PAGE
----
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Short lectures in Media History Chapter Seven Telephone and Telegraph
The electronic revolution Rapid communication was divine: Nike, Hermes and Mercury carryied messages for the gods For mortals, it moved at the speed of a running horse or fast ship. Example: Battle of New Orleans fought Jan. 8, 1815, but peace treaty signed in Paris days before Christmas Seven weeks. Yet by 1866, same message one hour.
Telegraph & telephone as mass media Both known primarily for person-to- person communication But both were backbone for mass communication as well Telegraph allowed wire services Associated Press in US, Reuters in UK Telephone allowed radio networks NBC, CBS in US, BBC in UK Convergence is a constant condition in mass media history.
Cycles of technology development Open – experimentation, competition, development Closed – stakeholders close ranks with patents around profitable activities Alternative – Monopolies become stagnant, inventors seek ways to circumvent
Optical / mechanical telegraph Claude Chappe developed semaphore system for French revolutionary army 1792 Telegraph also used to describe naval signals, British optical system
Electric signaling Electric phenomena fascinated scientists 1700s – 1800s Steven Gray first sent electric current 700 feet through a line in London in Benjamin Franklin famous for experiments with electricity 1750s.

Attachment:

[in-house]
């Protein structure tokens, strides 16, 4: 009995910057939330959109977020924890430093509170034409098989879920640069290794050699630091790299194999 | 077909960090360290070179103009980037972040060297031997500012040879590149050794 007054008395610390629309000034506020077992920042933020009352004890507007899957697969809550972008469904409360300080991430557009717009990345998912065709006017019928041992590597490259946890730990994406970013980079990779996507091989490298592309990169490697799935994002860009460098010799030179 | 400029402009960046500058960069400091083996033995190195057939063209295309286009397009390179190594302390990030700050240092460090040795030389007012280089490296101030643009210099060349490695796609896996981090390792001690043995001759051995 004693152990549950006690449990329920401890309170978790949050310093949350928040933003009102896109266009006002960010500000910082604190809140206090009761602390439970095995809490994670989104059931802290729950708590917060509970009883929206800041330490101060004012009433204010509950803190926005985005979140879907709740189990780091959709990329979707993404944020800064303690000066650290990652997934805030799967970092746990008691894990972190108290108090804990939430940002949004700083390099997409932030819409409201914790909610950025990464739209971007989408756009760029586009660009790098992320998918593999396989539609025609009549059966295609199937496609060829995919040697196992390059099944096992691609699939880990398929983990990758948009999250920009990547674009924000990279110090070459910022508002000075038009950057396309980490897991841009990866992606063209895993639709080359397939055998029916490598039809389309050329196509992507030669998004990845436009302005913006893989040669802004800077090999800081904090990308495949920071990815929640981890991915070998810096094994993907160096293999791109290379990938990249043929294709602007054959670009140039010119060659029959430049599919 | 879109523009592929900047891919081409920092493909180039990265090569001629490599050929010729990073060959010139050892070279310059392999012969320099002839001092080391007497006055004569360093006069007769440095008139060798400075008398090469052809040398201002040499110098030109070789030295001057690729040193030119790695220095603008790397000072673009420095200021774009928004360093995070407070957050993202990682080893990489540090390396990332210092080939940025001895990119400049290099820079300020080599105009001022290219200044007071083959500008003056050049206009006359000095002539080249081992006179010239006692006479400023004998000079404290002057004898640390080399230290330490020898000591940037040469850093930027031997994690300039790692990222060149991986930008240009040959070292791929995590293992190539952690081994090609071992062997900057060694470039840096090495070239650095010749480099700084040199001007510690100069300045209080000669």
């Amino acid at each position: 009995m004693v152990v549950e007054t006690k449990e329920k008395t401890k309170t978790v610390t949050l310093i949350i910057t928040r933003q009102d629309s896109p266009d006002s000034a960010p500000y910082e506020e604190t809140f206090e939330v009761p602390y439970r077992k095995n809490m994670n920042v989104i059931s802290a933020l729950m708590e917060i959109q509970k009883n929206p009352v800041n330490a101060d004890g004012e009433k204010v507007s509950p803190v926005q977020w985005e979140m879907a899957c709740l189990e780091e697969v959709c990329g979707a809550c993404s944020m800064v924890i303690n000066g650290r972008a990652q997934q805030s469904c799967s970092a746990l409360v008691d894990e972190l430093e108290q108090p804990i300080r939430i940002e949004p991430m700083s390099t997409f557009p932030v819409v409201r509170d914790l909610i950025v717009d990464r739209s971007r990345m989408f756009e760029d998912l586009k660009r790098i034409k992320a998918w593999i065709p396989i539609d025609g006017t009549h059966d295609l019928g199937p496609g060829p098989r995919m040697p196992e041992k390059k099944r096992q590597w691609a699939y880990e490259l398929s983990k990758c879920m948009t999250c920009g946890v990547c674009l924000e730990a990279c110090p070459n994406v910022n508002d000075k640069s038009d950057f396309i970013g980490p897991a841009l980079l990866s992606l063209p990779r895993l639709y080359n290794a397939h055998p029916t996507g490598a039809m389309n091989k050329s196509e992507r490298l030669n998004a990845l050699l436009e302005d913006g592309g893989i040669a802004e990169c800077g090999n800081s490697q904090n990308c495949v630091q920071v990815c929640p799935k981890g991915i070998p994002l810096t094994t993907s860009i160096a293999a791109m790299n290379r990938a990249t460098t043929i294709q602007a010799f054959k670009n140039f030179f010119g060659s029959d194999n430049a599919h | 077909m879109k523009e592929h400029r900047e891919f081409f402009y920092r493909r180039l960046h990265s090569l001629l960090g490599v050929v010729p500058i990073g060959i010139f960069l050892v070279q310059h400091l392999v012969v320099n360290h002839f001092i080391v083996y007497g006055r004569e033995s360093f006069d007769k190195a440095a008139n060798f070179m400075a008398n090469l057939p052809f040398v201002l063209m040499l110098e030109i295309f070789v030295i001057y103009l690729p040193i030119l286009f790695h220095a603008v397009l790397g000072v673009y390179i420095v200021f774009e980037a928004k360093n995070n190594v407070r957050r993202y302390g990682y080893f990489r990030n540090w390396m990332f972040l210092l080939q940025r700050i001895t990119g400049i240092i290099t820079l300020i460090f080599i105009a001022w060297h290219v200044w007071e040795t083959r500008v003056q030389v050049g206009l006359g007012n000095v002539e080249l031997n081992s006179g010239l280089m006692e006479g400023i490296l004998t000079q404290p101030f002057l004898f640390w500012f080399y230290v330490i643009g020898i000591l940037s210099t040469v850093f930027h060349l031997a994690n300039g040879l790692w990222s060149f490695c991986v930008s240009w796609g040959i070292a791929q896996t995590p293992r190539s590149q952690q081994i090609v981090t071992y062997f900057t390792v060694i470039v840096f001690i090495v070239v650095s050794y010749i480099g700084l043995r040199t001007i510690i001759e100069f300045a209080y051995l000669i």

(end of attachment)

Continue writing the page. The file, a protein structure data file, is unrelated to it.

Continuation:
First telegraph in UK 1837 William Cooke and Charles Wheatstone patented electric telegraph in 1837 A five wire system, difficult to build and hard to use. Morse worked with a single grounded wire
Samuel Morse Motivation: Wife died before message could reach him – Led to search for better message system Morse identified software as the key problem, not hardware Tried number system for words Tried signals on paper t ape Eventually tried dot – dash signal set based on letter frequency
Morse code based on print technology Most frequently used letters were given the simplest corresponding code Typical type font, printers stocked 12,000 Es and 9,000 Ts. E =. T = - Printers also stocked 400 Qs and 200 Zs because they were rarely used: Q = --.- Z = --.. An elegant software solution to the hardware problem that others like Cooke and Wheatstone had not really solved. Morse code adopted internationally by 1865
_ _ _ _ _._. …. It is obvious, at the slightest glance, that this mode of instantaneous communication must inevitably become an instrument of immense power, to be wielded for good or for evil... Samuel Morse, Morse wanted telegraph to be nationalized - owned by government. European nations did just that, but the US allowed telegraph to become a monopoly called Western Union
Not everyone was impressed… The telegraph is little more than an improved means to an unimproved end. We are in great haste to construct a magnetic telegraph from Maine to Texas; but Maine and Texas, it may be, have nothing important to communicate. Henry David Thoreau, 1854, Walden